WVL: I started somewhere in 2002 I think, at that moment the idea was to use an extra cartridge (Ram Expansion Unit) to help push the game along. After coding for a while I was so annoyed that the current emulators did not emulate the REU correctly that I decided to try and make a version that would work without any expansions. That was in september 2003 :P.. After some years things really started to work and I decided to try and make a release at BP06 :) Too bad it was still a preview and I didnt have time to finish it yet :(

Hugi: What tools have you used for the making of your game?

Archee: C++, and usual scene stuff.

KeyJ: Mainly a C compiler, but a host of other custom-made tools were used as well: All bitmap graphics and the sounds in the game use their own specially tailored compression algorithms, so I had written some compressors in Delphi, C and Python for it. The music is made possible by kb's excellent V2 synthesizer, and the final executables were compressed by kkrunchy and Crinkler.

Ryg: werkkzeug3

Stingray: Mainly asm-pro and a lot of self-coded converters for the graphics. The main tool was asmpro though.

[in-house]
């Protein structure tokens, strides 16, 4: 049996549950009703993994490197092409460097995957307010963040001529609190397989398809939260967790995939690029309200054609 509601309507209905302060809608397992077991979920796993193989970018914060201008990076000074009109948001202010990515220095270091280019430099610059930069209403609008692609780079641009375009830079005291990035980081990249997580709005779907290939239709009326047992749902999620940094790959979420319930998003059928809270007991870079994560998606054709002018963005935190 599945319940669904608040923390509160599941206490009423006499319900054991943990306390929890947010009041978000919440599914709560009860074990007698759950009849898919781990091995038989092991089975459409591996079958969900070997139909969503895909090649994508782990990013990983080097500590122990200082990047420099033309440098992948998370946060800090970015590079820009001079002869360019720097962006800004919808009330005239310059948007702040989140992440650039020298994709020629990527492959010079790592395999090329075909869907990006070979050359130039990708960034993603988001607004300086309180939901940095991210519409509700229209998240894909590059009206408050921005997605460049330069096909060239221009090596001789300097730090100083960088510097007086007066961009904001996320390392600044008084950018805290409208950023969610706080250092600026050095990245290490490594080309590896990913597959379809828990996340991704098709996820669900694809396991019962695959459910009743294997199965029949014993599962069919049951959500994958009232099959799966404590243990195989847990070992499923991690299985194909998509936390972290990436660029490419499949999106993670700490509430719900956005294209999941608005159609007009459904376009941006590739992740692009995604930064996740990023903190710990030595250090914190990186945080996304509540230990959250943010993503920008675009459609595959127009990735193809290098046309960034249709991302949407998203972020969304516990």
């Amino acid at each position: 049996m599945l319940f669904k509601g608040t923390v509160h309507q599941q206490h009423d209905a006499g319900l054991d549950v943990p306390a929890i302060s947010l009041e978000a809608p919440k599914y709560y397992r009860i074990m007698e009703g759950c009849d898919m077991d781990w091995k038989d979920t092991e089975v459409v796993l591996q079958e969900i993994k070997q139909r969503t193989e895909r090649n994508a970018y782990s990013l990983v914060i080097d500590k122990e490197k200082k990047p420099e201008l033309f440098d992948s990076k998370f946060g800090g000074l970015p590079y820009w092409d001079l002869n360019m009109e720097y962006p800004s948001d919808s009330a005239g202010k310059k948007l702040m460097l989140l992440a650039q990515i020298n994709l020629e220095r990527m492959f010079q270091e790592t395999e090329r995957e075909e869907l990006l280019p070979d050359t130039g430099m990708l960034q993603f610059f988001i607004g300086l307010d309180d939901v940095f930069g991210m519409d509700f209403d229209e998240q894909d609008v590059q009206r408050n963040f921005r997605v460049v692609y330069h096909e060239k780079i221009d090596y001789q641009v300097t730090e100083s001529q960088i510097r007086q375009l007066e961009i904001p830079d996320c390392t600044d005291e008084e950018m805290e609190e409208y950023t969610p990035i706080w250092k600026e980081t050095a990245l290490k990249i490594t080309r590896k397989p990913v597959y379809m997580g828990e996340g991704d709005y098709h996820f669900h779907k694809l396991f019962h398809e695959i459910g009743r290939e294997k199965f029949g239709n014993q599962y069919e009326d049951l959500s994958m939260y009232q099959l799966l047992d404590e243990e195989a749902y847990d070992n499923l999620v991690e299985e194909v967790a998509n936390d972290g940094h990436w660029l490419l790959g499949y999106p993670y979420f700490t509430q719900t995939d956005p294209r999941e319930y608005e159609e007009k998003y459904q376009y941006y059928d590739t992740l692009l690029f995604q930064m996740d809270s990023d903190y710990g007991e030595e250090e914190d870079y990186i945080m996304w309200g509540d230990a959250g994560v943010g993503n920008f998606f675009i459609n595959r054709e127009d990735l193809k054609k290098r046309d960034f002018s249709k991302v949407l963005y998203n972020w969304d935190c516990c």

WVL: I actually use very little tools, most tools we have are custom made for this game. Some tools that we DO use are : photoshop (for the backgrounds, but we're now switching to Timanthes), 64tass (6502 assembler), a text editor (ConTEXT)-VICE (c64 emulator) and the small tools that come with it. Then there's a long list of custom made tools which I won't bother you with :)

Hugi: Where do the physics come into your game. Please explain why they are so important.

Archee: The 96k limit shows to the audience that these character animations are procedural, not stored. Physics is an essential element of the character AI's input environment.

KeyJ: Well, it's a billiards game, so it's effectively all about physics :) However, my implementation does only the very basic stuff required to keep the balls rolling. The ball collision formula can be found in every highschool-level textbook, the amounts of friction and attenuation are obtained by experimentation (i.e. tweaking parameters until it looks somewhat realistic). That's why the game clearly states that it's an *arcade* game, not a simulation.

Ryg: Not at all, and they aren't.